Dozens of armed “anarchists” descended on the Denver Police Department headquarters late Saturday and damaged buildings, set fires and injured an officer, city officials said Sunday. A dozen people were arrested.
“I want to be clear, what we experienced last night was not a protest. It was anarchy,” said Murphy Robinson, executive director of public safety. “The people that showed up last night — the anarchists that showed up last night — brought weapons to the table. They had guns, they brought explosives, axes, machetes and had one intent purpose and that was to harm our officers that were there to serve in the line of duty to protect our city.”
Fireworks were shot at officers, an American flag and a tree outside a courthouse were set on fire, windows were shattered and fast-food restaurant was broken into during the unrest, news outlets reported.
One officer suffered a concussion and third-degree burns, said police Chief Paul Pazen. The officer was expected to recover, he said.
Gov. Jared Polis firmly weighed in on the unrest, calling what happened Saturday night “acts of criminal terrorism.
“Just as we all condemn inexcusable acts of terror against a family-owned restaurant, acts of criminal terrorism are just as wrong against corporate chains and public buildings,” the Democrat tweeted, sharing video of demonstrators smashing windows at a Quizno’s restaurant downtown. “An attack against any of our lives and property is an attack against all of our lives and property.”
Polis has faced criticism from Republicans for not being more forceful in condemning vandalism during recent protests in Denver, which have left the Colorado Capitol in need of more than $1 million in repairs.
Robinson said he was lifting a jail inmate cap that was put in place to prevent the spread of COVID-19 to accommodate those arrested on Saturday and officials said they will look at state or federal laws to charge those who were arrested and will seek restitution for the damages.
People in the crowd said they were protesting for a variety of reasons — from efforts to defund the police department, to displeasure over the police response to a homeless camp last week, to the death of Elijah McClain — according to news outlets. McClain died after being stopped by police last year in the suburb of Aurora.
The one-year anniversary of the encounter that preempted McClain’s death is Monday.
Polis, who asked Colorado Attorney General Phil Weiser to take a second look at the case to see if criminal charges should be filed against the officers involved, marked the anniversary in a tweet. “Tomorrow is exactly one year since the tragic death of Elijah McClain,” Polis tweeted. “Together we not only remember and celebrate the life of #ElijahMcClain, but redouble our efforts for justice and an end to systemic racism in his name.”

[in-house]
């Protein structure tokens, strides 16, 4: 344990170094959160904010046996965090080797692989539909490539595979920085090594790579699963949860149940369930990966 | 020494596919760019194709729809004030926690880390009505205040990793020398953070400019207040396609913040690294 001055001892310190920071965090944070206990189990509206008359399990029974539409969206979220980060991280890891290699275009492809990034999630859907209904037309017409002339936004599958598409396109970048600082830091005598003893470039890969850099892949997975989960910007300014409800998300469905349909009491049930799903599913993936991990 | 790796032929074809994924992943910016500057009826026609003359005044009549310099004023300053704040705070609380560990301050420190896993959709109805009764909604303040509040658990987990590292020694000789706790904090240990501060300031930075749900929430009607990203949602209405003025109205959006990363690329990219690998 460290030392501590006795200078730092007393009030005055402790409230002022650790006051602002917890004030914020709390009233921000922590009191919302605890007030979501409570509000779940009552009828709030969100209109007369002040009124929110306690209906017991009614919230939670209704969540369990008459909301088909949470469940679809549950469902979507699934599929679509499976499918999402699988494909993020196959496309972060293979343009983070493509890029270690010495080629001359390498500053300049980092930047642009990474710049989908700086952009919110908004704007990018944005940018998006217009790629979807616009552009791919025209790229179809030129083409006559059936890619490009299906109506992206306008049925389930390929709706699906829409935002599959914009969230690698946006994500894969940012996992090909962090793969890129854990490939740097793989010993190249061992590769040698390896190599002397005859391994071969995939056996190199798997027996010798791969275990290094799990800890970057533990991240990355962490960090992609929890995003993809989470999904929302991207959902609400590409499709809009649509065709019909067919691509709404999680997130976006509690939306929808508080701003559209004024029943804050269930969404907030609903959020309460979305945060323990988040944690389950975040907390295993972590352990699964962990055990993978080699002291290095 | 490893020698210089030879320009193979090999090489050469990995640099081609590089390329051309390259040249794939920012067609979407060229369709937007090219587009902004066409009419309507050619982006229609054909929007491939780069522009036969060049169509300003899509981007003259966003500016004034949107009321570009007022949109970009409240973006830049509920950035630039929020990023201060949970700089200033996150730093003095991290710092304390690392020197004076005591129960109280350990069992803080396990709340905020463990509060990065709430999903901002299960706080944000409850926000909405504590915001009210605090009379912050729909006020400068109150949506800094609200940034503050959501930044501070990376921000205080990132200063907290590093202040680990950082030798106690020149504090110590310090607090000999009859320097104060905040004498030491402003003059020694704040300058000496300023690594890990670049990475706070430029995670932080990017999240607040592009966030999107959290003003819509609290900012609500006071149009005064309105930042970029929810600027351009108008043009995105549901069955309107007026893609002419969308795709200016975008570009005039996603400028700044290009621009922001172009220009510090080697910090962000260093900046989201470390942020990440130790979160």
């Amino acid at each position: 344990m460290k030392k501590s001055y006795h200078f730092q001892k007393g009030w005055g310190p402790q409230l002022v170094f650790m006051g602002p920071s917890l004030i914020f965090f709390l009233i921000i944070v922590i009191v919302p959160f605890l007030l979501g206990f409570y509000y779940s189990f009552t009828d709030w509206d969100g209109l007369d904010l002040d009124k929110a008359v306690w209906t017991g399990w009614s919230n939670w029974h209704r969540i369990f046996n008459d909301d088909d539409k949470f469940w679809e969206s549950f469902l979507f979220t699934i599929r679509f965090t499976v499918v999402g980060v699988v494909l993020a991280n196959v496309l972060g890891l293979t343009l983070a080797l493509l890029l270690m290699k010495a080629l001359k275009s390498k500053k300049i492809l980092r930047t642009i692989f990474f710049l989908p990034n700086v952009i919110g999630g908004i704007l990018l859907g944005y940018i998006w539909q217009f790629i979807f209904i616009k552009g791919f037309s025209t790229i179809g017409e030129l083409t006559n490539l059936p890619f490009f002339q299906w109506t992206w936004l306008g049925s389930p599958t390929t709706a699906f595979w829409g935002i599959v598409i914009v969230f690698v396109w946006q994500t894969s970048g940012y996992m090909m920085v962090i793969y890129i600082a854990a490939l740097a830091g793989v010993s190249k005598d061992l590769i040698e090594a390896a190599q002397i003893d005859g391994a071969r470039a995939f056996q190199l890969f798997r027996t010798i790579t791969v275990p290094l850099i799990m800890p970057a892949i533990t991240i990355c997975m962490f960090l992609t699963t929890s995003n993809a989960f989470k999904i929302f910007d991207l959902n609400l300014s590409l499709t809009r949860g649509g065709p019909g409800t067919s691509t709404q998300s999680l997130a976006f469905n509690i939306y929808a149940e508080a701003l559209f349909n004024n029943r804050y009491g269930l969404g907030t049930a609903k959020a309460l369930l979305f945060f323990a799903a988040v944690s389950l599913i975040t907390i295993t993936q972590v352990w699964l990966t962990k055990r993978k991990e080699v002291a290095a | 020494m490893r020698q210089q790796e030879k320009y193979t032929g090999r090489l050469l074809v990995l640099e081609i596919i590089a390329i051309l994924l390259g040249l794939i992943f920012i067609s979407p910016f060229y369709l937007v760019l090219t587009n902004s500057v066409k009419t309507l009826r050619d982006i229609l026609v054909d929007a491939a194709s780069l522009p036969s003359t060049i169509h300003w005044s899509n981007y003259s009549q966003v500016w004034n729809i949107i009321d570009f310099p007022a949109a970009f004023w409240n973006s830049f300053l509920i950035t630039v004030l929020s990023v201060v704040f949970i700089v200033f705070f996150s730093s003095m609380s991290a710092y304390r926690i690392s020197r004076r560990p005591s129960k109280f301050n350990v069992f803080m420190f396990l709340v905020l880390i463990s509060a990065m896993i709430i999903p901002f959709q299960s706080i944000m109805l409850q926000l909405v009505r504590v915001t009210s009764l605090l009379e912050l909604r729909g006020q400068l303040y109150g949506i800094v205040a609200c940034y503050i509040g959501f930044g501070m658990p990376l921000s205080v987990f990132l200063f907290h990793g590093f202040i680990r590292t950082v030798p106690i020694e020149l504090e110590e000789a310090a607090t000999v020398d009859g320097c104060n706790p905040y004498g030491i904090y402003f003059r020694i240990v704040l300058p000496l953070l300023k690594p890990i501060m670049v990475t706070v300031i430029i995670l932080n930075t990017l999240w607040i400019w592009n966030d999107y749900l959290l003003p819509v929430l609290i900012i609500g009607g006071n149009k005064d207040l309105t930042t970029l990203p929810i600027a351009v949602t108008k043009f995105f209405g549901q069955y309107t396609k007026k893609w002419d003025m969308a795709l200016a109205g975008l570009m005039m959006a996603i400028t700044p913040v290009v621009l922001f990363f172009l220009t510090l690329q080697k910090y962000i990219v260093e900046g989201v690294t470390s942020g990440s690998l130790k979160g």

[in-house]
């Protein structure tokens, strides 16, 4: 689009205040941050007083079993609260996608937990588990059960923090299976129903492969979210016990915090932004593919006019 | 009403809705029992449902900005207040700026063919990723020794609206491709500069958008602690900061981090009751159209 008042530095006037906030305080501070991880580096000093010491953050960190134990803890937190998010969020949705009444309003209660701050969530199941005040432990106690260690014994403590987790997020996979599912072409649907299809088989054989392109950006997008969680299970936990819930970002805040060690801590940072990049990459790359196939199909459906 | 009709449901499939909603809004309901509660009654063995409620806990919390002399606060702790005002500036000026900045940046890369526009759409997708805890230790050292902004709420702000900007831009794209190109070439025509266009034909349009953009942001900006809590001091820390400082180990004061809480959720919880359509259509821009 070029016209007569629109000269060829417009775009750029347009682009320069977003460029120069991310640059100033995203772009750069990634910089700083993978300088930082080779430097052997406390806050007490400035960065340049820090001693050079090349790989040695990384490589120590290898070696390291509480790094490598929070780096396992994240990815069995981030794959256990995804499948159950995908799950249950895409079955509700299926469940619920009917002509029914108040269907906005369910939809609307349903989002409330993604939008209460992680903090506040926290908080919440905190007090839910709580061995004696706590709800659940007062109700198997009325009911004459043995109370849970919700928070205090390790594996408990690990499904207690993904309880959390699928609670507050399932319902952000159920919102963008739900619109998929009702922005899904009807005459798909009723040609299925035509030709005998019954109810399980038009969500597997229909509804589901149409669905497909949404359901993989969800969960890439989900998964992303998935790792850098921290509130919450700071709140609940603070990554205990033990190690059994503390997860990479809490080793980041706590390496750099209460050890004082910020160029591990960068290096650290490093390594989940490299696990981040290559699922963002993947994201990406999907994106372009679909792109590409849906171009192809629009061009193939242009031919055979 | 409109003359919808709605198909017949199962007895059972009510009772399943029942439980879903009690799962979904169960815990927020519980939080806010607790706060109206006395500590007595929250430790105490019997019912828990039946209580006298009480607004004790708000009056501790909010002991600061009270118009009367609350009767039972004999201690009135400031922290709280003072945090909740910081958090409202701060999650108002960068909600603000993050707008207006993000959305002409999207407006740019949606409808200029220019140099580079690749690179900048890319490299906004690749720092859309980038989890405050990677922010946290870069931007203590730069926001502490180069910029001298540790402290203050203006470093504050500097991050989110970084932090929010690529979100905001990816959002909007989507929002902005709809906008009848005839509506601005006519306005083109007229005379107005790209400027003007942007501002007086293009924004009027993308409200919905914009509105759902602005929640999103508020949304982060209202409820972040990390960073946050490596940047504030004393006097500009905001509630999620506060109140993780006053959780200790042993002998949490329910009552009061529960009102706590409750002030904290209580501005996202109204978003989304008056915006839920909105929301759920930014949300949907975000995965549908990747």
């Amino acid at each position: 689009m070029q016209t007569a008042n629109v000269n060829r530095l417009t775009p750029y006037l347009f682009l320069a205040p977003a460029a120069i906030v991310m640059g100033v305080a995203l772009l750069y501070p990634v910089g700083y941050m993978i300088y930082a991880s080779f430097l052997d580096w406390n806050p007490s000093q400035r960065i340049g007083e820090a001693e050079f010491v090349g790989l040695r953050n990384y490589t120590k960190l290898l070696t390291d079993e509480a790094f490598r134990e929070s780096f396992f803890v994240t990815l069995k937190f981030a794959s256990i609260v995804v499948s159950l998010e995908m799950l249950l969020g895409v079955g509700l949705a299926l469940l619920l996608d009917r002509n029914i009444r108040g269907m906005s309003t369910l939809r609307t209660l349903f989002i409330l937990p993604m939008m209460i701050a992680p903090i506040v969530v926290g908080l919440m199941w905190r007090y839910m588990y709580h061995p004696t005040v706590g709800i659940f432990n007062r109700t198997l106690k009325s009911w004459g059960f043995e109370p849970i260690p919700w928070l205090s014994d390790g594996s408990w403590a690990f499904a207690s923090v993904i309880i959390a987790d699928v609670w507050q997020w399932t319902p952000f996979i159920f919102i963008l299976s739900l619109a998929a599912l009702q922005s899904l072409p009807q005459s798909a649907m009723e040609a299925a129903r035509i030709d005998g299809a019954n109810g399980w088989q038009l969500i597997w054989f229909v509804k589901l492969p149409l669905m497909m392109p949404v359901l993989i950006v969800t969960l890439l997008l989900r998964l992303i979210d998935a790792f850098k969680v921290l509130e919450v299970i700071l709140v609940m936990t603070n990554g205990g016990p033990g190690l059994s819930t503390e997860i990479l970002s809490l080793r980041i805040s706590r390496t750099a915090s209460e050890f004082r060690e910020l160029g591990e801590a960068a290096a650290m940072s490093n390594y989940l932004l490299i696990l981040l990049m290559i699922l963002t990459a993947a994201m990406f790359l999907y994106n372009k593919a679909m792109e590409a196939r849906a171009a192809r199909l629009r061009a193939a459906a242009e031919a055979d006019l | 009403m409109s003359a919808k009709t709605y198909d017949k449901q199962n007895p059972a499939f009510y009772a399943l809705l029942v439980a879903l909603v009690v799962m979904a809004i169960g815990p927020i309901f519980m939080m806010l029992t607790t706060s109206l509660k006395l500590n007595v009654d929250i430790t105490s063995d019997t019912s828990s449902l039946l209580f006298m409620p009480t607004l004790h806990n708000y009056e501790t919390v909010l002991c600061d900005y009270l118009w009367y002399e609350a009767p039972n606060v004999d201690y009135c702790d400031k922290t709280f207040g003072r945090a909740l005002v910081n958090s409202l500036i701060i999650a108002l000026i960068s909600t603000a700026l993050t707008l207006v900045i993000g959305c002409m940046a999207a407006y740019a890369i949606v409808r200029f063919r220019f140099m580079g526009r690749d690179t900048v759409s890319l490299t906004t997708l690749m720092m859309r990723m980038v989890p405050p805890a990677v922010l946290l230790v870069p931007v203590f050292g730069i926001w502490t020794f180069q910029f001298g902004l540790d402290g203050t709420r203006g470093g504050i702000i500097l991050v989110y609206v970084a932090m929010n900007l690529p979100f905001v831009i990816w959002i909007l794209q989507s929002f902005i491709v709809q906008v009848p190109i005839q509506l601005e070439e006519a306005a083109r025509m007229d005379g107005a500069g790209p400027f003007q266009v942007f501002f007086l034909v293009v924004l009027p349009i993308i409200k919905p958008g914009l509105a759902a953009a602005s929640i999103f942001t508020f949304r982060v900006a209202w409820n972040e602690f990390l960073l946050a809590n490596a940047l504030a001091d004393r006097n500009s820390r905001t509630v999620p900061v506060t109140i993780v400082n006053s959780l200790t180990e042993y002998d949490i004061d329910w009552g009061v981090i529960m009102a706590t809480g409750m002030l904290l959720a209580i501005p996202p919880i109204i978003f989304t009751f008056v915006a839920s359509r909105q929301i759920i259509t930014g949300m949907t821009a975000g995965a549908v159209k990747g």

Denver leaders said Sunday that destructive demonstrators in Denver are not helping the cause.
“The narrative that these anarchists are marching for justice of Black lives is frankly false,” said Robinson, who is Black. “The public needs to know that you do not represent us. Stop using the color of my skin as an excuse to tear up my city.”
A number of Black civic groups and leaders in Colorado also denounced the destruction. They issued a statement on Sunday saying they have “legitimate concerns about Black Lives and Black Minds Matter not (being) confused with destruction of property or a dismissal of anyone’s right to protest.”
“We are asking any Black citizen or youth wanting to protest to please seek out your community organizations engaged in positive forms of protest and civil disobedience,” the groups and leaders, including the Colorado Black Round Table, the Denver NAACP, state Rep. James Coleman and the Colorado Black Leadership Caucus, said in their statement.
Less-lethal munitions such as smoke and pepper balls were used to clear the crowd of 50 to 75 people, officials said.
“We’re not going to stand for their anarchy, their chaos or their mindless destruction in our city,” Mayor Michael B. Hancock said. He called the activities “riotous.”
Hancock, in a statement, added: “Unfortunately, there is a toxic combination of organized efforts on the extreme left and organized efforts on the extreme right to exploit this time when our recovery as a country requires collaboration and cooperation. What happened in Denver and across many other cities last night was not protest in the tradition of Martin Luther King, Jr. or John Lewis, and it does not reflect who we are as a community.”
The Associated Press and The Colorado Sun reported this story.